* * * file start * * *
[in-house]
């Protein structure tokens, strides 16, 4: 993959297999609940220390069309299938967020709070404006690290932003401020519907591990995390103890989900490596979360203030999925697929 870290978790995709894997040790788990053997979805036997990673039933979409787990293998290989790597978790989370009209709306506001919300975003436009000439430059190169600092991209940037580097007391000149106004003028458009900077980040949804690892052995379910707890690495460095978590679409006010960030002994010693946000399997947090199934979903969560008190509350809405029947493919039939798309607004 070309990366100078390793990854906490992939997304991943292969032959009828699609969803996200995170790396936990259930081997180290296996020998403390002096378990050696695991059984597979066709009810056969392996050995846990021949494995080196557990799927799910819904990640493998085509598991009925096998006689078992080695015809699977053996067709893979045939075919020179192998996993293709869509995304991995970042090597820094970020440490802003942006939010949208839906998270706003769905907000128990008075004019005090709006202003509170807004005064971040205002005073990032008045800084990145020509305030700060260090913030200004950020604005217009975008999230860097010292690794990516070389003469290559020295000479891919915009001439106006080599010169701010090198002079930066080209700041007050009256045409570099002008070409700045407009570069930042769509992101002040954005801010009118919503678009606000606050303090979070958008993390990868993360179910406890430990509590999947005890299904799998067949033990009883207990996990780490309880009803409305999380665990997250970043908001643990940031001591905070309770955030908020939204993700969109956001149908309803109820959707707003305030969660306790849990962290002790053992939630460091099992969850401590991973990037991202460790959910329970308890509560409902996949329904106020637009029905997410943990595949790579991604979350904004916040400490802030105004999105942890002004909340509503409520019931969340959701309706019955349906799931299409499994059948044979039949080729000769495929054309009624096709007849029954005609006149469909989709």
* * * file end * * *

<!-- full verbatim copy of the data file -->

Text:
[in-house]
């Protein structure tokens, strides 16, 4: 993959297999609940220390069309299938967020709070404006690290932003401020519907591990995390103890989900490596979360203030999925697929 870290978790995709894997040790788990053997979805036997990673039933979409787990293998290989790597978790989370009209709306506001919300975003436009000439430059190169600092991209940037580097007391000149106004003028458009900077980040949804690892052995379910707890690495460095978590679409006010960030002994010693946000399997947090199934979903969560008190509350809405029947493919039939798309607004 070309990366100078390793990854906490992939997304991943292969032959009828699609969803996200995170790396936990259930081997180290296996020998403390002096378990050696695991059984597979066709009810056969392996050995846990021949494995080196557990799927799910819904990640493998085509598991009925096998006689078992080695015809699977053996067709893979045939075919020179192998996993293709869509995304991995970042090597820094970020440490802003942006939010949208839906998270706003769905907000128990008075004019005090709006202003509170807004005064971040205002005073990032008045800084990145020509305030700060260090913030200004950020604005217009975008999230860097010292690794990516070389003469290559020295000479891919915009001439106006080599010169701010090198002079930066080209700041007050009256045409570099002008070409700045407009570069930042769509992101002040954005801010009118919503678009606000606050303090979070958008993390990868993360179910406890430990509590999947005890299904799998067949033990009883207990996990780490309880009803409305999380665990997250970043908001643990940031001591905070309770955030908020939204993700969109956001149908309803109820959707707003305030969660306790849990962290002790053992939630460091099992969850401590991973990037991202460790959910329970308890509560409902996949329904106020637009029905997410943990595949790579991604979350904004916040400490802030105004999105942890002004909340509503409520019931969340959701309706019955349906799931299409499994059948044979039949080729000769495929054309009624096709007849029954005609006149469909989709």